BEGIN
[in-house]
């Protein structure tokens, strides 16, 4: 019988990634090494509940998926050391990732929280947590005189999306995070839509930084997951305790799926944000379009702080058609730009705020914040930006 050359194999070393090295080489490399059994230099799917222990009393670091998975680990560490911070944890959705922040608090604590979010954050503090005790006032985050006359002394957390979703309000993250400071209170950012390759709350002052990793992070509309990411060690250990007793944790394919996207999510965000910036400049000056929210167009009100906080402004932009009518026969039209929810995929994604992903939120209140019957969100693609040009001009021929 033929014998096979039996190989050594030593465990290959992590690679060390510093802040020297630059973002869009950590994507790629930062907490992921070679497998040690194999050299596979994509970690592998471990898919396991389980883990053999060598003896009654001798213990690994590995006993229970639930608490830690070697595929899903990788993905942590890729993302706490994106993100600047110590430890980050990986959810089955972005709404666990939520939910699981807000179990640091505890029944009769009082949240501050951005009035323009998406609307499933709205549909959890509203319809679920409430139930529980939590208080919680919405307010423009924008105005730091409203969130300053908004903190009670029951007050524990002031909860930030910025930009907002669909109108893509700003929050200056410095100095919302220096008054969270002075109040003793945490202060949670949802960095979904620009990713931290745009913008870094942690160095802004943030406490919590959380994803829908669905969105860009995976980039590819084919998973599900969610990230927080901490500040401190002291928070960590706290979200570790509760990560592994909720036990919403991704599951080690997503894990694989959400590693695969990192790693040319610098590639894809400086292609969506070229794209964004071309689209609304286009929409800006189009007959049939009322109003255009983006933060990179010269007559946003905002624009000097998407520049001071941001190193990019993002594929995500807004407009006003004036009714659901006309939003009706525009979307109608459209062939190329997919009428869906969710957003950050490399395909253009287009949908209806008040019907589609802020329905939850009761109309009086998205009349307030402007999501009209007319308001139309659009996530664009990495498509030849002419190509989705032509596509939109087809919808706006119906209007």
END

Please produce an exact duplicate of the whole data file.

[in-house]
């Protein structure tokens, strides 16, 4: 019988990634090494509940998926050391990732929280947590005189999306995070839509930084997951305790799926944000379009702080058609730009705020914040930006 050359194999070393090295080489490399059994230099799917222990009393670091998975680990560490911070944890959705922040608090604590979010954050503090005790006032985050006359002394957390979703309000993250400071209170950012390759709350002052990793992070509309990411060690250990007793944790394919996207999510965000910036400049000056929210167009009100906080402004932009009518026969039209929810995929994604992903939120209140019957969100693609040009001009021929 033929014998096979039996190989050594030593465990290959992590690679060390510093802040020297630059973002869009950590994507790629930062907490992921070679497998040690194999050299596979994509970690592998471990898919396991389980883990053999060598003896009654001798213990690994590995006993229970639930608490830690070697595929899903990788993905942590890729993302706490994106993100600047110590430890980050990986959810089955972005709404666990939520939910699981807000179990640091505890029944009769009082949240501050951005009035323009998406609307499933709205549909959890509203319809679920409430139930529980939590208080919680919405307010423009924008105005730091409203969130300053908004903190009670029951007050524990002031909860930030910025930009907002669909109108893509700003929050200056410095100095919302220096008054969270002075109040003793945490202060949670949802960095979904620009990713931290745009913008870094942690160095802004943030406490919590959380994803829908669905969105860009995976980039590819084919998973599900969610990230927080901490500040401190002291928070960590706290979200570790509760990560592994909720036990919403991704599951080690997503894990694989959400590693695969990192790693040319610098590639894809400086292609969506070229794209964004071309689209609304286009929409800006189009007959049939009322109003255009983006933060990179010269007559946003905002624009000097998407520049001071941001190193990019993002594929995500807004407009006003004036009714659901006309939003009706525009979307109608459209062939190329997919009428869906969710957003950050490399395909253009287009949908209806008040019907589609802020329905939850009761109309009086998205009349307030402007999501009209007319308001139309659009996530664009990495498509030849002419190509989705032509596509939109087809919808706006119906209007």